Documentaries - Korean Film Nights: In Transit


In a special collaboration with Bertha DocHouse, KCCUK and Birkbeck University present a journey into contemporary Korean documentary with four films being screened either online or in Bertha DocHouse cinema in July and August...


Press Release

Korean Film Nights: In Transit addresses the continuously transforming public and private spaces of marginalised communities, which take on new meanings through different cultural viewpoints. These four carefully selected titles offer a meditation on spatial politics, exploring how they intersect with various personal narratives. The programme will take place both at the Bertha DocHouse cinema and online on their website, reflecting the current transient nature of cinema spaces.


In Transit opens with Berlin Film Festival winner Weekends, a story about G-Voice, the first gay choir in Korea. As the group fight for their space to perform on stage, both literally and metaphorically, director Lee Dong-ha shines a spotlight on what happens when the collective helps repressed communities.


Jung Da-woon’s The Sea of Itami Jun treats space in perhaps the most literal way. However, there is more to this than meets the eye. Never quite finding his place in the world, Japan-born Korean architect Itami Jun designs his spaces to utilise the surrounding environment. Nothing is static in his work, not even his architecture is immune to the passage of time.


The theme of the diasporic Korean community is explored in Kim So-young’s Sound of Nomad. A filmic journey that starts in 1937, the film focuses on the Koryo people, displaced from East Russia to Kazakhstan. It looks at how the community creates their own space so far from home by embracing the richness of their culture. By taking care of each other and celebrating their roots, the community creates their own space of belonging and identity. Our screening will feature an exclusive Q&A with director Kim So-young.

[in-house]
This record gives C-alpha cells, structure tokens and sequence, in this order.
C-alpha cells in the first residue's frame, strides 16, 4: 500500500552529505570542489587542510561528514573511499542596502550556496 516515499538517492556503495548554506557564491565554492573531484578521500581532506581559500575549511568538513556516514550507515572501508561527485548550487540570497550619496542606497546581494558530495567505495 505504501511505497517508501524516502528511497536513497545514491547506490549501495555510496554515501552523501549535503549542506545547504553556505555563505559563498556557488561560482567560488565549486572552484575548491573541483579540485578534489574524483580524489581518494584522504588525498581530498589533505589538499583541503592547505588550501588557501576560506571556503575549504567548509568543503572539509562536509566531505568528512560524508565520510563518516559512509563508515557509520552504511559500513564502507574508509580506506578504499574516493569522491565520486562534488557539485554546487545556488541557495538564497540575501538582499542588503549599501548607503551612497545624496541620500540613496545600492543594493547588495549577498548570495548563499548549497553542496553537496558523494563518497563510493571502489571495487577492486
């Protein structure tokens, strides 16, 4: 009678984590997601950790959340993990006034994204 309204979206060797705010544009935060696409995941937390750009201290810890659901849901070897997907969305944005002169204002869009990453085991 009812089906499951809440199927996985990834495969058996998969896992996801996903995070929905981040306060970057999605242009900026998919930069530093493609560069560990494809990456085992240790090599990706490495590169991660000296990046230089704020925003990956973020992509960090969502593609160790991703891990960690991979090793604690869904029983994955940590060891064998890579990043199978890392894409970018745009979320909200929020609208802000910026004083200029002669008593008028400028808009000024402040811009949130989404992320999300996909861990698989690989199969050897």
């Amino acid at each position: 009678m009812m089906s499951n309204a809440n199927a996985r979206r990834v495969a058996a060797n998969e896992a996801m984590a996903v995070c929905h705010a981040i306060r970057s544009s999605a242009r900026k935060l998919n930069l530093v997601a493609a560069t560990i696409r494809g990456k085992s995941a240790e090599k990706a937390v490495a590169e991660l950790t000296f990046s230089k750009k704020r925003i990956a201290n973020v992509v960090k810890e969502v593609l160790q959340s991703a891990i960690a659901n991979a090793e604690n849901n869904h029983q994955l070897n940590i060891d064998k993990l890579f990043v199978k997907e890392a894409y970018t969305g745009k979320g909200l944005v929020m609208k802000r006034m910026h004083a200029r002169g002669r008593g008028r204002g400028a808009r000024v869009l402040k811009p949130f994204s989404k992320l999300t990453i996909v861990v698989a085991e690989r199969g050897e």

The act of finding one’s home is depicted in Lee Soojung’s Time To Read Poems. What connects the five main characters is a drive to create their own safe spaces: mentally, physically, economically and socially. With the sensibility of a poet, the director gives them a way to express their vulnerabilities.

In Transit gives space to the unrepresented, voice to people and stories often left silent or at the social and political margins. The selected films are predominantly directed by women and focus on the Korean diaspora, the working class and sexual minorities. By showcasing these films, we highlight the importance of community and the people with whom we share our lives and spaces. All these films look back as a means to imagine a more connected and inclusive future. In this current moment of continuing uncertainty, of being in transit, they remind us of the potential we have for transformation.

Online screenings 

Weekends. Lee Dong-ha, (2016) 98 mins.
Available from 7pm Thu 29 Jul - 11.59pm Sat 31 Jul

Sound of Nomad. Kim So-young, (2016) 88 mins.
Available from 7pm Thu 5 Aug - 11.59pm Sat 7 Aug

Cinema screenings

The Sea of Itami Jun. Jung Da-woon, (2019) 112 mins.
Sun 1 Aug, 6pm. Bertha Dochouse Cinema

Time to Read Poems. Lee Soojung, (2016) 74 mins.
Tue 10 Aug, 6.30pm. Bertha Dochouse Cinema


Korean Film Nights: In Transit will be hosted on the Bertha Dochouse website as well as at the Bertha Dochouse cinema. Find out more and book your tickets here.

Image - Korean Film Nights